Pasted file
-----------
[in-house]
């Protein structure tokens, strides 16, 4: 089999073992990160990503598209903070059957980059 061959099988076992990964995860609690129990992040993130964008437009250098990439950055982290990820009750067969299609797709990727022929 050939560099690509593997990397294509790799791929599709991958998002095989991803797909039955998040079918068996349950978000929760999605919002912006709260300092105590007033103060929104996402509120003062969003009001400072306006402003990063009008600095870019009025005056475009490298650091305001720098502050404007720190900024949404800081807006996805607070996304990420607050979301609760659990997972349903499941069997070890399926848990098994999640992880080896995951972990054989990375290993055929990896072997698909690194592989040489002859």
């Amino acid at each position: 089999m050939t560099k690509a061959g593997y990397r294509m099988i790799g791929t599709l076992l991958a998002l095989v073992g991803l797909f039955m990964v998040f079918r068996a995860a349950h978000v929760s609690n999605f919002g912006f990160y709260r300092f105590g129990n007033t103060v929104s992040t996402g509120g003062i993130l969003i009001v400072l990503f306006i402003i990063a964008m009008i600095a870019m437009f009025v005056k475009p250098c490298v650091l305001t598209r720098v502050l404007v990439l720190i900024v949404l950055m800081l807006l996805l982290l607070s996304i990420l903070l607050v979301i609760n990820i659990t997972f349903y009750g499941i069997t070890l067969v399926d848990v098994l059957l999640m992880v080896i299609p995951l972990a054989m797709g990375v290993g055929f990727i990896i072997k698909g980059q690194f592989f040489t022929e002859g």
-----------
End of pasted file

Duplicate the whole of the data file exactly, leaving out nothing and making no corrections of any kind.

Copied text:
[in-house]
């Protein structure tokens, strides 16, 4: 089999073992990160990503598209903070059957980059 061959099988076992990964995860609690129990992040993130964008437009250098990439950055982290990820009750067969299609797709990727022929 050939560099690509593997990397294509790799791929599709991958998002095989991803797909039955998040079918068996349950978000929760999605919002912006709260300092105590007033103060929104996402509120003062969003009001400072306006402003990063009008600095870019009025005056475009490298650091305001720098502050404007720190900024949404800081807006996805607070996304990420607050979301609760659990997972349903499941069997070890399926848990098994999640992880080896995951972990054989990375290993055929990896072997698909690194592989040489002859």
């Amino acid at each position: 089999m050939t560099k690509a061959g593997y990397r294509m099988i790799g791929t599709l076992l991958a998002l095989v073992g991803l797909f039955m990964v998040f079918r068996a995860a349950h978000v929760s609690n999605f919002g912006f990160y709260r300092f105590g129990n007033t103060v929104s992040t996402g509120g003062i993130l969003i009001v400072l990503f306006i402003i990063a964008m009008i600095a870019m437009f009025v005056k475009p250098c490298v650091l305001t598209r720098v502050l404007v990439l720190i900024v949404l950055m800081l807006l996805l982290l607070s996304i990420l903070l607050v979301i609760n990820i659990t997972f349903y009750g499941i069997t070890l067969v399926d848990v098994l059957l999640m992880v080896i299609p995951l972990a054989m797709g990375v290993g055929f990727i990896i072997k698909g980059q690194f592989f040489t022929e002859g």